The Christmas season is upon us. My daughter and I were at our neighborhood drugstore the day before Halloween, and the employees were already pulling the orange and black decorations off the shelves and replacing them with Christmas garlands and Santa paraphernalia. As we walked past them, my sweet girl ooohhhed and aaahhhed over the candy canes and twinkling lights, but I felt a pit of dread in my stomach—another Christmas season, another couple of months of attempting to find that weird balance between creating a magical, memorable holiday for my family while teaching my children the reason for Christmas—the birth of our Savior.
For 2 months a year (when did the Christmas season become so long?!), we live in this bizarre crossroads of celebration and acknowledgment of our total depravity, for without our depraved conditions, we would not be in need of a Messiah, and without our need for a Messiah, we wouldn’t have Christmas, and without Christmas, we wouldn’t have the fun and joy and merriment that accompanies it each year. But I find, every single year, that focusing on the merriment is too easy. Christmas Day arrives, and upon examining my heart, I realize that another year has passed that I’ve allowed my heart to breeze through Advent without truly engaging in the spiritual aspect of the season; I’ve ignored the calling on my soul to ponder and reflect not only the meaning of Christmas, but all its implications and glory.
In the days of Christmas Letdown that follow, as I put away the tree and say goodbye to the decorations, as we toss out the last of the leftovers and write our thank-you notes, I evaluate the success of the holiday in my own mind and how I can improve it the next year. Oh, sure, maybe I can try making a different pie or spend less time watching Christmas movies and more time reading Christmas books with the children, but what really niggles at me is how I can change the ways my heart has engaged with the Advent season. Every year I wrestle with this and ask friends what they do. I think, Next year I’ll figure something out—I’ll pray about it and start planning sooner and Christmas won’t creep up on me.
I realize there is no magic potion for engaging your heart and having a particularly spiritually meaningful Christmas, but I think the first step is realizing that I have to be intentional and I have to carve out the time to make the effort to come before the Lord regularly to spend time with him. My biggest issue, and the one that intimidates me from making this time in the first place, is how to focus my time with Jesus. For years I’ve been on the search for something to help me in this—I’ve read numerous books and tried several devotionals, but not until this year have I found something that answers the call of my heart in Advent: Paul David Tripp’s new Advent devotional, Come, Let Us Adore Him.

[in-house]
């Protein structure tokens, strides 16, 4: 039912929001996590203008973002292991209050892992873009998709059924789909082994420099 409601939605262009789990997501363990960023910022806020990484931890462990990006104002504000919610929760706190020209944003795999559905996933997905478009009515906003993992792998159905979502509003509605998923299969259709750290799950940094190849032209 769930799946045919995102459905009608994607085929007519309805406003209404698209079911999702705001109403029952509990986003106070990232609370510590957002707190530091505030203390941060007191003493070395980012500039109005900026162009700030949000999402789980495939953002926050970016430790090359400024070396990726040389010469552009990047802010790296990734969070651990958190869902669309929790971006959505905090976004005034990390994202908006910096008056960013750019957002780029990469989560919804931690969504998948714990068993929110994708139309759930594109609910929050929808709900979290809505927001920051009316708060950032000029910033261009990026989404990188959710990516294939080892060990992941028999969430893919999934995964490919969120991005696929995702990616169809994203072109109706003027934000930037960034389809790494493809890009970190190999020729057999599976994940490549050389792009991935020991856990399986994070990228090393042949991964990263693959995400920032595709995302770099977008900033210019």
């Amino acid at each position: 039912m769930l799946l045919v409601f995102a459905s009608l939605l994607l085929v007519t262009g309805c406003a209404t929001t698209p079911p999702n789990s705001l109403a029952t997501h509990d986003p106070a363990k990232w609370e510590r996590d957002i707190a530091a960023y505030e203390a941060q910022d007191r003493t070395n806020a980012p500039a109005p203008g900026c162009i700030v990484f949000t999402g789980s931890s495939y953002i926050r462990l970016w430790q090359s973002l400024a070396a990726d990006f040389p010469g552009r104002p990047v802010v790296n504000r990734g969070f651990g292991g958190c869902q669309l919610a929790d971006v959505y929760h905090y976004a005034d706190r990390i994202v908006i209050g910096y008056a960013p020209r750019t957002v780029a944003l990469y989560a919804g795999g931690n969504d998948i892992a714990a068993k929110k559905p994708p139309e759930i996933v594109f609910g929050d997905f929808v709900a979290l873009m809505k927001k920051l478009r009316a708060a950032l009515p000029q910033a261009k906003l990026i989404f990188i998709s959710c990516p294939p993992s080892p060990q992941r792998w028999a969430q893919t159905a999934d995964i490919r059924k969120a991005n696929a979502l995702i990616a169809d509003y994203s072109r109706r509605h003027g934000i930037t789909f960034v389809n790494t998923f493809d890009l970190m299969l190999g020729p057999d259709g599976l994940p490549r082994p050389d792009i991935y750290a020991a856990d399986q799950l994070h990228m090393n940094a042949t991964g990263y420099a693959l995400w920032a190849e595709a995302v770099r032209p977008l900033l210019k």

If you’re familiar with Tripp’s devotional New Morning Mercies, then you might already be a fan of how he draws the reader in with his use of simple but profound language; Come, Let Us Adore Him is no different. Each reading is 3-4 pages long, and Tripp uses personal stories and conversational language to discuss each day’s scripture—it feels less like a pastor or counselor talking to me and more like a coffee date with a friend. Tripp actually references the readings as “meditations” in the introduction, and I’d have to agree. A master of catching the attention of his readers, he gently engages my heart and gifts me with things to ponder throughout the day.
Each reading is based on 3 tweets that Tripp tweeted one year that he dedicated his December tweets to the Christmas story (if you don’t follow him on Twitter, you’re missing out!). They start with a brief Scripture passage, Tripp’s reflections, scripture for further study, and then a section for parents to use to engage their children in the day’s reading: a central theme and prompts for discussion. This last part is extra exciting to me because it enables the entire family to meditate on the same truths each day. And to be honest, it also helps me focus my own thoughts. My children are 4 and 5, and I can easily adapt the discussion to their age level.
In Tripp’s own words in the introduction he says, …I wrote this devotional with the prayer that God would use it to recapture your attention. I wrote it with hope that this amazing story would reactivate your awe… If you’re like me, this is exactly what you need. What a gift this devotional is—I highly recommend it for your weary hearts this Advent.